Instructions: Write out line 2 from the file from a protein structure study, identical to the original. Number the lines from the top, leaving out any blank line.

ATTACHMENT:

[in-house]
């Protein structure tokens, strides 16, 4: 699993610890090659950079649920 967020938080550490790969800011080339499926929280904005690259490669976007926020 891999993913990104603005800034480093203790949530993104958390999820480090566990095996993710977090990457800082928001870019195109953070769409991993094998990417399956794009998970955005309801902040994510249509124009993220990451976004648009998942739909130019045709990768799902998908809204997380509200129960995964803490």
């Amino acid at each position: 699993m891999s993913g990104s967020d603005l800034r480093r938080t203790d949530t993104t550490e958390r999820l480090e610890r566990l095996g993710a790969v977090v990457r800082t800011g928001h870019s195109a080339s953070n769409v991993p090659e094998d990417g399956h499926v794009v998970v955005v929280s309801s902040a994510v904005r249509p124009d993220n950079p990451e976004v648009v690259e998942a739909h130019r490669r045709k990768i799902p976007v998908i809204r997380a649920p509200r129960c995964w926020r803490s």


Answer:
């Protein structure tokens, strides 16, 4: 699993610890090659950079649920 967020938080550490790969800011080339499926929280904005690259490669976007926020 891999993913990104603005800034480093203790949530993104958390999820480090566990095996993710977090990457800082928001870019195109953070769409991993094998990417399956794009998970955005309801902040994510249509124009993220990451976004648009998942739909130019045709990768799902998908809204997380509200129960995964803490």